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  • Mark Pattison

The Return of Cash-Out Refinances

Over the span of the last 6 years, home prices have dramatically appreciated. The increase in home prices have increased home equity levels. The number of "cash-out" refinances has been increasing, coming close to the numbers seen during the 2008 crash.

The high number of these cash-out refinances has spiked some fear about repeating the same mistake many homeowners made in 2008. Digging deeper, however, shows that homeowners are handling their home equity more responsibly now.

What happened in 2008?

When home prices rose dramatically 10 years ago, people treated their home as an ATM. Homeowners began to refinance their homes and then convert the equity into cash, this is called a cash-out refinance. With prices appreciating with such speed, homeowners would tap into their equity many times.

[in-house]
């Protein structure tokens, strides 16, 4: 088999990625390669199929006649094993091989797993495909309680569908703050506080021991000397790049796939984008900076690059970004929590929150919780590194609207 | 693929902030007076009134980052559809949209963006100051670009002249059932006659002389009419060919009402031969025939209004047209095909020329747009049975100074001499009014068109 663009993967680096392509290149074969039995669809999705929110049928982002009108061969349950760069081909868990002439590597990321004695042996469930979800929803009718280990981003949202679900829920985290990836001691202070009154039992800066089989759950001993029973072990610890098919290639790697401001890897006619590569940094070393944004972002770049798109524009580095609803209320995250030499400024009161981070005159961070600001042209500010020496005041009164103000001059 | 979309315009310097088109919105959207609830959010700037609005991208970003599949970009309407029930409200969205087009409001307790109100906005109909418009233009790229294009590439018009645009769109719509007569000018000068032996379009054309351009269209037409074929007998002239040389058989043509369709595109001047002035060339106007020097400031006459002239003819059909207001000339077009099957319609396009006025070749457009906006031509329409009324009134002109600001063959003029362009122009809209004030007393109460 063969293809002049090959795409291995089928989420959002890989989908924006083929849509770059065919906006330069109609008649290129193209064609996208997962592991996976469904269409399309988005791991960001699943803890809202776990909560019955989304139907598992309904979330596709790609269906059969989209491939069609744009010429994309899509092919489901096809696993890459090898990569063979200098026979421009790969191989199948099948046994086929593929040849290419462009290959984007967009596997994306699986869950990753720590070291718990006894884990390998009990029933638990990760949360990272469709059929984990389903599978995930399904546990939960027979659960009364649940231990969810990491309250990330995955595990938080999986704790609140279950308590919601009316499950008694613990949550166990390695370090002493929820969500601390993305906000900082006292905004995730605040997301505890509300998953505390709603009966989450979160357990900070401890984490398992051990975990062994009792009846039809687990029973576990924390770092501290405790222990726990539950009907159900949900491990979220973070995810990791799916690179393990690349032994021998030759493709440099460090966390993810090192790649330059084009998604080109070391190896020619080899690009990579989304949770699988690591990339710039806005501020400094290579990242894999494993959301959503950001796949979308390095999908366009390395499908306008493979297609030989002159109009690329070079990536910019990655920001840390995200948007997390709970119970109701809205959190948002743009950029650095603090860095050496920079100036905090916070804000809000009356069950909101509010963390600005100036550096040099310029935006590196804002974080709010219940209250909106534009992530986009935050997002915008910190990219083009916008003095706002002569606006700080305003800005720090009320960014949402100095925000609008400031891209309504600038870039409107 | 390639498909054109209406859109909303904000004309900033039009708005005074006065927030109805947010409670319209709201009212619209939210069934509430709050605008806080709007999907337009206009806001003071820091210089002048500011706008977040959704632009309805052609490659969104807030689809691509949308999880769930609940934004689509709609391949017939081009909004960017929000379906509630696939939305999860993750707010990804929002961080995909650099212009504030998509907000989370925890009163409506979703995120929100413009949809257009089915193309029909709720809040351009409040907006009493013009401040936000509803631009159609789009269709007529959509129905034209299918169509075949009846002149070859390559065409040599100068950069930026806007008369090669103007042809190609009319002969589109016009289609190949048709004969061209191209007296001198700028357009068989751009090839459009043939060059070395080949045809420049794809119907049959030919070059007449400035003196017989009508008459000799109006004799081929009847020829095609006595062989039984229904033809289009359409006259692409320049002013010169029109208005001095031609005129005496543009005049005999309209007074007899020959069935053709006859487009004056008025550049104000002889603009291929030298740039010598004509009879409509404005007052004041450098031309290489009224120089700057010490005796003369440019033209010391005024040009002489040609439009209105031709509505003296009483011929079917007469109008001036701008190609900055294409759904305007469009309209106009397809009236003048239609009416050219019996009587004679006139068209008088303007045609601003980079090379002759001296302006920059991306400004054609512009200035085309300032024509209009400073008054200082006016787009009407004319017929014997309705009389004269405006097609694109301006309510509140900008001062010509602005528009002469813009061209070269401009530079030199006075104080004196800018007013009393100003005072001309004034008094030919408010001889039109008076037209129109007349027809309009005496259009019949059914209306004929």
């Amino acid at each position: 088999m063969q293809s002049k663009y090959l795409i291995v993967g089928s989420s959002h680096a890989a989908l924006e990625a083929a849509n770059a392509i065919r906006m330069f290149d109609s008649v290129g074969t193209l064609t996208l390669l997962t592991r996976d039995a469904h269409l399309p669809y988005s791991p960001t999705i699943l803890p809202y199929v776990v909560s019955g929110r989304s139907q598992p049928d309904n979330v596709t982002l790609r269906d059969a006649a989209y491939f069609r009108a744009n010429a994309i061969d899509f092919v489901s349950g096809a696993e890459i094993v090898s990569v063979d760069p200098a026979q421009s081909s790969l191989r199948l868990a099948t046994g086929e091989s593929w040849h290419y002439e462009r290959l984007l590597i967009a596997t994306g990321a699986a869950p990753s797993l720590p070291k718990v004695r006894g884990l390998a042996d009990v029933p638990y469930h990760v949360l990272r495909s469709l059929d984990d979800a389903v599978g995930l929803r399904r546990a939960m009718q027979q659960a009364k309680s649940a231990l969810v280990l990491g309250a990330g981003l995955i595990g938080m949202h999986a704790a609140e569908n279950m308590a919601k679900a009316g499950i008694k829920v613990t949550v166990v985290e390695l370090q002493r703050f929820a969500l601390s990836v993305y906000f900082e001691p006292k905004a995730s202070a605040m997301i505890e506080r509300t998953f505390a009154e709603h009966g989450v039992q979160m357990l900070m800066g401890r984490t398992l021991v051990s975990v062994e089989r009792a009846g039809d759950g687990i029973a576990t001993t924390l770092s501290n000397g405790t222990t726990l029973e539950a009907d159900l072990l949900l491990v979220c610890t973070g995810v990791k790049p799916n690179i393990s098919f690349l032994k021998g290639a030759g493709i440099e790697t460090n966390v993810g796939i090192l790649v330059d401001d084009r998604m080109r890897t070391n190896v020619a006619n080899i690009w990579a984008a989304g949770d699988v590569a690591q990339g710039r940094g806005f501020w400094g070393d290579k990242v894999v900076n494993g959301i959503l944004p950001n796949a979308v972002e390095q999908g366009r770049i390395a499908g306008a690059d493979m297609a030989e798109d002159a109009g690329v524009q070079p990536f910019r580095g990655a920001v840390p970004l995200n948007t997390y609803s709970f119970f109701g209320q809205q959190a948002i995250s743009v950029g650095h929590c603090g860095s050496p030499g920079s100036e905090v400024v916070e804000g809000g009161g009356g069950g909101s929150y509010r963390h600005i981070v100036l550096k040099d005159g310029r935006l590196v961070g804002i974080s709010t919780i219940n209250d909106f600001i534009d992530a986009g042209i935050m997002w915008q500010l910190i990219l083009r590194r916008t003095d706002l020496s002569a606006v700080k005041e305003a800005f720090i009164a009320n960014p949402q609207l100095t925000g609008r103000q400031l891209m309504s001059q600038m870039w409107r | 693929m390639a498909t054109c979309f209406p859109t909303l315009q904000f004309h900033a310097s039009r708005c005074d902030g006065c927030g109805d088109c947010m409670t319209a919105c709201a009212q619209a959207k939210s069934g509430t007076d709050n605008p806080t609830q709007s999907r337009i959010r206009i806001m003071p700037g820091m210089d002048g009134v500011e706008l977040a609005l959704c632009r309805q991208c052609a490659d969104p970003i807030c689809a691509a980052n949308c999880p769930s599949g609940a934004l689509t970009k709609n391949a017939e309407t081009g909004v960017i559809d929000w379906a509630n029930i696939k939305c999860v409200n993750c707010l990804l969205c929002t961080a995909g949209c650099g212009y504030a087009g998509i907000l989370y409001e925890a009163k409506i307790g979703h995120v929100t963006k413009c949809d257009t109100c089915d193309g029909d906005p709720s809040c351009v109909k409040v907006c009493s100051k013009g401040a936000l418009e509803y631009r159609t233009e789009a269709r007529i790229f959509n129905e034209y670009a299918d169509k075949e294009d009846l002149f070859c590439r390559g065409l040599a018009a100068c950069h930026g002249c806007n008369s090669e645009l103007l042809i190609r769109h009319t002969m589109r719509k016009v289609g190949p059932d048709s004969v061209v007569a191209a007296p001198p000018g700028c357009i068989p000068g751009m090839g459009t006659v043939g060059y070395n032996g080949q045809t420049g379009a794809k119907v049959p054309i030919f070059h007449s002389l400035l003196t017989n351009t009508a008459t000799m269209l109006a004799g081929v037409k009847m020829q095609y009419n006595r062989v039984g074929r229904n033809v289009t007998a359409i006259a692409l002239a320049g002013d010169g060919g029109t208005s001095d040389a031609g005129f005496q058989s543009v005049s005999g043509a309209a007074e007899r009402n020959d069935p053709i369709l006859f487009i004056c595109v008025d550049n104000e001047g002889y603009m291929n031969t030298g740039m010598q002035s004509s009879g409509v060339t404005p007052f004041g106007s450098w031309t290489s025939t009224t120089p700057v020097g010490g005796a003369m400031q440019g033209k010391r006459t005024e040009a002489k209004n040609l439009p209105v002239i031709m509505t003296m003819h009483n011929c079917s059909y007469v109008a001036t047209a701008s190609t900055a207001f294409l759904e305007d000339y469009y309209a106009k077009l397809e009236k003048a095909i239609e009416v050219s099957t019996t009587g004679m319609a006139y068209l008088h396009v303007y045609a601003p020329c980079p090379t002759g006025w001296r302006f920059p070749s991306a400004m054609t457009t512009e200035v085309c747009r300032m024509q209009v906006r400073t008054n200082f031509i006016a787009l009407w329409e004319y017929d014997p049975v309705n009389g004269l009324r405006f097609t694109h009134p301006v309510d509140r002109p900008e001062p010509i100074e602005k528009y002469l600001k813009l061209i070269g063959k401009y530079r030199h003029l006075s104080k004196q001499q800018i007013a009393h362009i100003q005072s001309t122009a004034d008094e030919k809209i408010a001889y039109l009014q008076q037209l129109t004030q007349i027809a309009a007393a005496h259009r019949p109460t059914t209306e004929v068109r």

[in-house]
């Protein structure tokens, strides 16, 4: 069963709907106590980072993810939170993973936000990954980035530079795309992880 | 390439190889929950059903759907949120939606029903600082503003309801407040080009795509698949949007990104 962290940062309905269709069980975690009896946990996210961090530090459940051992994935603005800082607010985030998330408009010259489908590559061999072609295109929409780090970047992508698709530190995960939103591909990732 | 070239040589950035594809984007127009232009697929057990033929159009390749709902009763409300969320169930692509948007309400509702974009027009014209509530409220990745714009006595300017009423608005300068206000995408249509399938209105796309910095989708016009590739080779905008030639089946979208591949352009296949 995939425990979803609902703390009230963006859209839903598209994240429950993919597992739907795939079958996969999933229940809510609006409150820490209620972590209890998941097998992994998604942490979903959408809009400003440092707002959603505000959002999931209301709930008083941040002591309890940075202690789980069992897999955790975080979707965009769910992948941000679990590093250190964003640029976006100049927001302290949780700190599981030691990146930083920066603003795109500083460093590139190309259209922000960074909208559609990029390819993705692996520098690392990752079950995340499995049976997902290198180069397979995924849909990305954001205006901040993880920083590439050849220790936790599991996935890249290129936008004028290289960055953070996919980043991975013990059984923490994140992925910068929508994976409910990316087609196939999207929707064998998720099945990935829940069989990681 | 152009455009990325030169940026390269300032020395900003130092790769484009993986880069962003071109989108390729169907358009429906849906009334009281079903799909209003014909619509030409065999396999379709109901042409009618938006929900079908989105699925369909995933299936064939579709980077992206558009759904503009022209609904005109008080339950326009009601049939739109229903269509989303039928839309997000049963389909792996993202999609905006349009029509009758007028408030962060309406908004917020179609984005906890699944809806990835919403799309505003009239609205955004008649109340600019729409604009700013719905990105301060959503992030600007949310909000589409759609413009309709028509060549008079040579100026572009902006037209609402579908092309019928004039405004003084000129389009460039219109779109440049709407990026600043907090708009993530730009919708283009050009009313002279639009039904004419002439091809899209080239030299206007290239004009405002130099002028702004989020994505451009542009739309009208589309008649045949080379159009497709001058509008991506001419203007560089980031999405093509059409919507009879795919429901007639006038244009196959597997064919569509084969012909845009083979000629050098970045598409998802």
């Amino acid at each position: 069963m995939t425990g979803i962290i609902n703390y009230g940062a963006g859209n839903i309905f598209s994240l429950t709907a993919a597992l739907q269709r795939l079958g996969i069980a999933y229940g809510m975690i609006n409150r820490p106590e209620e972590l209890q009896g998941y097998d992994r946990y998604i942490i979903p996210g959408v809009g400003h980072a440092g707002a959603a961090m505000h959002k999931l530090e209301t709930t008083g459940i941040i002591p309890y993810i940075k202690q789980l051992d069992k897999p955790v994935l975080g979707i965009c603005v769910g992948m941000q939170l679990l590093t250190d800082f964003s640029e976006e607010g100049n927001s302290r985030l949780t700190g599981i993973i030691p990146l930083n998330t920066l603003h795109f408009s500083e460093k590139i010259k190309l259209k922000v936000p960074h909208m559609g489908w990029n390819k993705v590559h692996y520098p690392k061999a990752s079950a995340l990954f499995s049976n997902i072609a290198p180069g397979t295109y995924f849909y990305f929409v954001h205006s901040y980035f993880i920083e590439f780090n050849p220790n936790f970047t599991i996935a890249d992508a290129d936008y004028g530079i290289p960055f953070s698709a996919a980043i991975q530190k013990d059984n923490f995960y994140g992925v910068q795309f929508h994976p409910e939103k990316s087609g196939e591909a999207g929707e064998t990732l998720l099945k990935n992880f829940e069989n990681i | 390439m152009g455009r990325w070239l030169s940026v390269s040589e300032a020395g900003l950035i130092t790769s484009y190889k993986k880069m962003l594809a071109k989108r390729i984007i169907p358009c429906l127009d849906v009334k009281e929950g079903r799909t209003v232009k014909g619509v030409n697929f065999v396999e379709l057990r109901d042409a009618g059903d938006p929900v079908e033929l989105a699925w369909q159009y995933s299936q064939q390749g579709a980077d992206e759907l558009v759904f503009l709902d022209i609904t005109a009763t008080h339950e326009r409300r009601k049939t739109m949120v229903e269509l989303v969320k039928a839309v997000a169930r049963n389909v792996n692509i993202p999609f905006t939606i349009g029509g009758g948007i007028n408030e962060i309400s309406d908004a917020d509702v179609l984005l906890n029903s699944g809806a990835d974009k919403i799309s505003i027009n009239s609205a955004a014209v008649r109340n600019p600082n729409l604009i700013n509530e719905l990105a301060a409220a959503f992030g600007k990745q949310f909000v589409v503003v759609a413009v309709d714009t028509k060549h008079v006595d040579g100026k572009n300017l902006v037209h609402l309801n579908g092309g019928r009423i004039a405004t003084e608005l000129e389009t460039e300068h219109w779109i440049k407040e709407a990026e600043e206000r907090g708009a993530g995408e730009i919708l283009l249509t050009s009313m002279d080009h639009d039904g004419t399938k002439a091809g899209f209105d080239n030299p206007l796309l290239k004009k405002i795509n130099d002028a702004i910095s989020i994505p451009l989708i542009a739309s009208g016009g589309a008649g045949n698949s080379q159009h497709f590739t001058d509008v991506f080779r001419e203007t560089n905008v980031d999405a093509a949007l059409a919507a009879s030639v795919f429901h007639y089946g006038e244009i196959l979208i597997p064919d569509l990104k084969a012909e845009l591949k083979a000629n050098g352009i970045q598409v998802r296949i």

After tapping into their equity, homeowners were left with almost no equity left in their homes. When prices began to decrease, many homeowners entered a negative equity situation, the mortgage amount was higher than the value of their home. Upon noticing there was no value left in their home, many homeowners decided to stop paying their mortgages leading to banks foreclosing on those homes. The foreclosures drove home prices even lower and more home entered negative equity.

What's going on now?

Once again, homeowners are seeing their home equity grow. It has been shown that over 48% of all single-family homes have over 50% equity. Families do tap into that equity, and this time with more responsibility. The amount of equity that is being cashed-out is a still a long ways away from what it was leading up to the 2008 housing crash.

The recklessness that was apparent in 2008 is not playing a role today. Our housing market is much more secure today than the one we had a decade ago.

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